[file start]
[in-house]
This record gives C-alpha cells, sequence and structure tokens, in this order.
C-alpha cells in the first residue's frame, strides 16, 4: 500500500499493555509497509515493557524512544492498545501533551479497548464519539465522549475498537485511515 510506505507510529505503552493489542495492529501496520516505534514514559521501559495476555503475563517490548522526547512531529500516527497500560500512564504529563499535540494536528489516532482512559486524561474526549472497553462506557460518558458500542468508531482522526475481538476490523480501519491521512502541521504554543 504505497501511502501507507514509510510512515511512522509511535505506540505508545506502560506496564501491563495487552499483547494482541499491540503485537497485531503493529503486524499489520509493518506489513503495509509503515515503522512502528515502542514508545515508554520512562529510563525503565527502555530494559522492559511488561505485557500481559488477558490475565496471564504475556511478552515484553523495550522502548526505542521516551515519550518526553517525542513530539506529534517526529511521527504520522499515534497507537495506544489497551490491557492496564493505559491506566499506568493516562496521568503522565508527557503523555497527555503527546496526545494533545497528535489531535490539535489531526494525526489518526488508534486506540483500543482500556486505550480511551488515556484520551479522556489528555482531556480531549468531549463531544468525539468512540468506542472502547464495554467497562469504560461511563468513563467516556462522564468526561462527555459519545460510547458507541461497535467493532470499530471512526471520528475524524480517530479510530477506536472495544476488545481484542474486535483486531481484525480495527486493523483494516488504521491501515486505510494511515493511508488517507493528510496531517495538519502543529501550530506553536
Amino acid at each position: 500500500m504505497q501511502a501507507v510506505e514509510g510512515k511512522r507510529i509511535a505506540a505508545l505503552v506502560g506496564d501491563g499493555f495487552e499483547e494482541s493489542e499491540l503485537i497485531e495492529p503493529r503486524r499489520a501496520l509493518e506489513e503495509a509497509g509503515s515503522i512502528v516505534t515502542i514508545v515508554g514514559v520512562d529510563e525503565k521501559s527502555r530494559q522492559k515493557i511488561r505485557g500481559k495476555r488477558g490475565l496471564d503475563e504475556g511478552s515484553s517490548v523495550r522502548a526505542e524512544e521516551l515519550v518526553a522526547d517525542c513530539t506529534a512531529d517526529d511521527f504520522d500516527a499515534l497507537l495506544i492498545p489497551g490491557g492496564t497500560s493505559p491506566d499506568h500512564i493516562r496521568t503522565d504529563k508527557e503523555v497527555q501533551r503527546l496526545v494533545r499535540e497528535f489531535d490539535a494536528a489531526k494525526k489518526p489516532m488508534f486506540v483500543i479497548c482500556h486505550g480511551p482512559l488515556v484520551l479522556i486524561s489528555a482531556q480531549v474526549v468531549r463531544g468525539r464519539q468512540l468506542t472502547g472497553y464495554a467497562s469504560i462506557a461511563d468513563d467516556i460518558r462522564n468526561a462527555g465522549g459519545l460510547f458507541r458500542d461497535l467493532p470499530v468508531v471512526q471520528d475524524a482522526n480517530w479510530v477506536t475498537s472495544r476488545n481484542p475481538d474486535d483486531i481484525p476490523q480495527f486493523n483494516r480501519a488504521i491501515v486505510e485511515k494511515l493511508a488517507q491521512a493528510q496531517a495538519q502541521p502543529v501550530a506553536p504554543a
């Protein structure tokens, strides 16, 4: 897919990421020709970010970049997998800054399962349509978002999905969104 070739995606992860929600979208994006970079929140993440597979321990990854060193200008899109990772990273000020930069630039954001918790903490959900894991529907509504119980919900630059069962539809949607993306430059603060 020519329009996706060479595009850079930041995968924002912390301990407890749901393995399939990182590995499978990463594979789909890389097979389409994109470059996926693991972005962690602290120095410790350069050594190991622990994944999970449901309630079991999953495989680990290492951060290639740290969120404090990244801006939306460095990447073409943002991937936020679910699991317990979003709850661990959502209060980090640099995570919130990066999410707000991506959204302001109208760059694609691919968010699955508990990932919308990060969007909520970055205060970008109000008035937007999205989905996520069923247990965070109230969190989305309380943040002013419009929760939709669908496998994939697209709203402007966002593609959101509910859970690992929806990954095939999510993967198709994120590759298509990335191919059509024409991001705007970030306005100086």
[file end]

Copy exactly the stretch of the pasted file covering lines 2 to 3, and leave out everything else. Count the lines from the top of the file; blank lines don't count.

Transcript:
This record gives C-alpha cells, sequence and structure tokens, in this order.
C-alpha cells in the first residue's frame, strides 16, 4: 500500500499493555509497509515493557524512544492498545501533551479497548464519539465522549475498537485511515 510506505507510529505503552493489542495492529501496520516505534514514559521501559495476555503475563517490548522526547512531529500516527497500560500512564504529563499535540494536528489516532482512559486524561474526549472497553462506557460518558458500542468508531482522526475481538476490523480501519491521512502541521504554543 504505497501511502501507507514509510510512515511512522509511535505506540505508545506502560506496564501491563495487552499483547494482541499491540503485537497485531503493529503486524499489520509493518506489513503495509509503515515503522512502528515502542514508545515508554520512562529510563525503565527502555530494559522492559511488561505485557500481559488477558490475565496471564504475556511478552515484553523495550522502548526505542521516551515519550518526553517525542513530539506529534517526529511521527504520522499515534497507537495506544489497551490491557492496564493505559491506566499506568493516562496521568503522565508527557503523555497527555503527546496526545494533545497528535489531535490539535489531526494525526489518526488508534486506540483500543482500556486505550480511551488515556484520551479522556489528555482531556480531549468531549463531544468525539468512540468506542472502547464495554467497562469504560461511563468513563467516556462522564468526561462527555459519545460510547458507541461497535467493532470499530471512526471520528475524524480517530479510530477506536472495544476488545481484542474486535483486531481484525480495527486493523483494516488504521491501515486505510494511515493511508488517507493528510496531517495538519502543529501550530506553536